Yesterday was, weather-wise, the second decent day this week, so I was again tempted outdoors, this time to visit a couple of places which have long been on my ‘to do’ list.
First of all, Sir John Soane’s Museum, on the north side of Lincoln’s Inn Fields. This was the house and studio of John Soane (1752-1837), one of the foremost architects of his generation. Soane greatly favoured the Neo-classical style (he said rude things about Gothic architecture) and his house is crammed full of statues, tracery and masonry brought back from Italy, or casts of the originals.
A member of the Royal Academy, Soane was friends with many of the artists of the day, and the house contains a small, but significant collection of paintings and prints, including works by Turner and Hogarth. But Soane had an eye for the eclectic, and collected everything from ancient funerary urns (including an enormous Egyptian sarcophagus) to remnants of the mediaeval Westminster Palace. He continually reshaped the rooms of his house to show off his collection to its best vantage. Among the most fascinating items are the paintings of Soane’s own designs, many of which never came to fruition, including a neo-classical House of Lords.
Some time ago I discovered Sir John’s tomb in Old St Pancras graveyard (said to be the inspiration for the classic British telephone box) so it was good to visit his house. No photos of the interior, as photography is not allowed inside, so an outdoor view will have to do.
Soane’s Museum looks out over Lincoln’s Inn Fields, the largest public square in London. Many of the houses around the square are of architectural merit, but the most prominent building in the area is the library and hall of Lincoln’s Inn, one of the four surviving Inns of Court to which all barristers must belong.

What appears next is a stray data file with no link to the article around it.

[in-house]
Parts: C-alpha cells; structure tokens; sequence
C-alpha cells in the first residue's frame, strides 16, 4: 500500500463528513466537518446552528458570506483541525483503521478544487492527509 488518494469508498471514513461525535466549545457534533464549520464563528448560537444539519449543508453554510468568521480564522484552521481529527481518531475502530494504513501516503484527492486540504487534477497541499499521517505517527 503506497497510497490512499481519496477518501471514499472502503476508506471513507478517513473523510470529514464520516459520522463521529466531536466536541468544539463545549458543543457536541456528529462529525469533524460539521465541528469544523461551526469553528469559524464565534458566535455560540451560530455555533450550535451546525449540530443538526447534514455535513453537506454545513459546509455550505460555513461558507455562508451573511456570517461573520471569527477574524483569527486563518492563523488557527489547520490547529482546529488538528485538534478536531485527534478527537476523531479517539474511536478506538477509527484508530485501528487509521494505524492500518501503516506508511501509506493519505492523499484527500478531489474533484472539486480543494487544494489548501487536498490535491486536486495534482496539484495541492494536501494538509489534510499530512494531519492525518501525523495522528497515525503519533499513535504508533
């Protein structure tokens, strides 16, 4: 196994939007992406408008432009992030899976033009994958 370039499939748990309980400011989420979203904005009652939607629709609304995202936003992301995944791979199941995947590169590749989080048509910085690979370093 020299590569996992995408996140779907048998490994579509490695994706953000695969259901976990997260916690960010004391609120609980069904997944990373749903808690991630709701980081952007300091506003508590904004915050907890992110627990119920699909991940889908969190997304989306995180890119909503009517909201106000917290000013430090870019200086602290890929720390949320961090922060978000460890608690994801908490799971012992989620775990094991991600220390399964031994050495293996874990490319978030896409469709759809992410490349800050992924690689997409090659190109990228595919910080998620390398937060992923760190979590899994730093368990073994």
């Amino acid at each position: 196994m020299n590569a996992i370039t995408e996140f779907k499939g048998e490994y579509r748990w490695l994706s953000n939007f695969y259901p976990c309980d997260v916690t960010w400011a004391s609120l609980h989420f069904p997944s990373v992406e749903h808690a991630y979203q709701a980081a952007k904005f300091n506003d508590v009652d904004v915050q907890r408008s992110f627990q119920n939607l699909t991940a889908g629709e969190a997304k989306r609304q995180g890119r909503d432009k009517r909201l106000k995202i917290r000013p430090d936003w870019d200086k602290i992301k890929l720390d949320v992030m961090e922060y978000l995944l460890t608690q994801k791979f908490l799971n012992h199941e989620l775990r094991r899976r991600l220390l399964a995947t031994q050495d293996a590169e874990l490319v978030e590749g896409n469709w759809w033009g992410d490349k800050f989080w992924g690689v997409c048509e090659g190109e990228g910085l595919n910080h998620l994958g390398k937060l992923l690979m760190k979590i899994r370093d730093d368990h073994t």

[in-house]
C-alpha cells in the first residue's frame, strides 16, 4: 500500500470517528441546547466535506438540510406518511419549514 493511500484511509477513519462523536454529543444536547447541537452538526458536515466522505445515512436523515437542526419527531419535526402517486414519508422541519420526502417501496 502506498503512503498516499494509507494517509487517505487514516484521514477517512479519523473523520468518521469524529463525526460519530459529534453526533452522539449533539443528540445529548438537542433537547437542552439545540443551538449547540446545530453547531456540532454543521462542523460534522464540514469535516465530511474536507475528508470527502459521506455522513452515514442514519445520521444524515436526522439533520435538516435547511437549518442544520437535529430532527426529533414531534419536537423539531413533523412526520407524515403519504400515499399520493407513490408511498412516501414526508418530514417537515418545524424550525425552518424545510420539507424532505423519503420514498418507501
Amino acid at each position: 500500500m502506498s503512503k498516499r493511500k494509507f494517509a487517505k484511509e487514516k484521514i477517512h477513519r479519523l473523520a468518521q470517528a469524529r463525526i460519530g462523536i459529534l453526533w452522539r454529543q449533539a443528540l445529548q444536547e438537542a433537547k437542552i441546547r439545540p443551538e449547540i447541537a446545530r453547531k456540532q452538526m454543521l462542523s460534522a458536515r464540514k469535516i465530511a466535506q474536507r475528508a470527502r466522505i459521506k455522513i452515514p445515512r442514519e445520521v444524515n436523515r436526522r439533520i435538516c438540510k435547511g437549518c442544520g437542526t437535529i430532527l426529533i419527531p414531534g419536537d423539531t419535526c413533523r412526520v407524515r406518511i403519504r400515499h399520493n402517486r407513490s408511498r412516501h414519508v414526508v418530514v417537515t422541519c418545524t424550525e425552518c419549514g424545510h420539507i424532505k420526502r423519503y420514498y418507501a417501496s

Around the corner in Portsmouth Street is an old building which claims to be the inspiration for The Old Curiosity Shop in Dicken’s novel of the same name, and proclaims this in large Gothic lettering on the outside. Now a shoe shop, it was built as a dairy around 1567 and is probably the oldest building used continuously as a shop in the UK.
The Old Curiosity Shop is a rare survivor of the old Clare Market, an area that survived the Fire of London, but was redeveloped as part of the Victorian programme of slum clearance, with Kingsway and Aldwych cutting through the heart of the area. Today many of the buildings in these backstreets accommodate the London School of Economics. I walked through here at lunchtime, when there was considerable student activity, en route to my next port of call, the church of St Clement Danes.
Described as “an isle of humility in a sea of architectural ostentation in the centre of London”, the church is one of two St Clements that claims to be the church mentioned in the nursery rhyme ‘Oranges and lemons, say the bells of St Clements’ (the other is St Clements, Eastcheap). The curious name of the church refers to the original church being built in an area of Danish settlement in the 9th century. Rebuilt several times over the centuries, the present church is the work of Christopher Wren (built 1680-82) with the steeple by James Gibbs added a few years later.
However, this is a little deceptive. As a result of wartime bombing, the church was reduced to an empty shell. However in the 1950s it was restored and was consecrated in 1958 as the Central Church of the Royal Air Force. It is now the home to numerous memorials and standards. However these do not detract from the beauty of the interior, which is stately and spacious. Fortunately the splendid Grinling Gibbons pulpit survived the war, having been transferred to the crypt of St Paul’s cathedral for safekeeping, and was reinstalled in the church as part of the restoration.
On leaving St Clement Danes, I crossed over to the south side of the Strand, where I was hoping to find another church that was restored after wartime damage, although far older than Wren’s St Clements. But this will be the subject of my next post.
Plenty more photos here.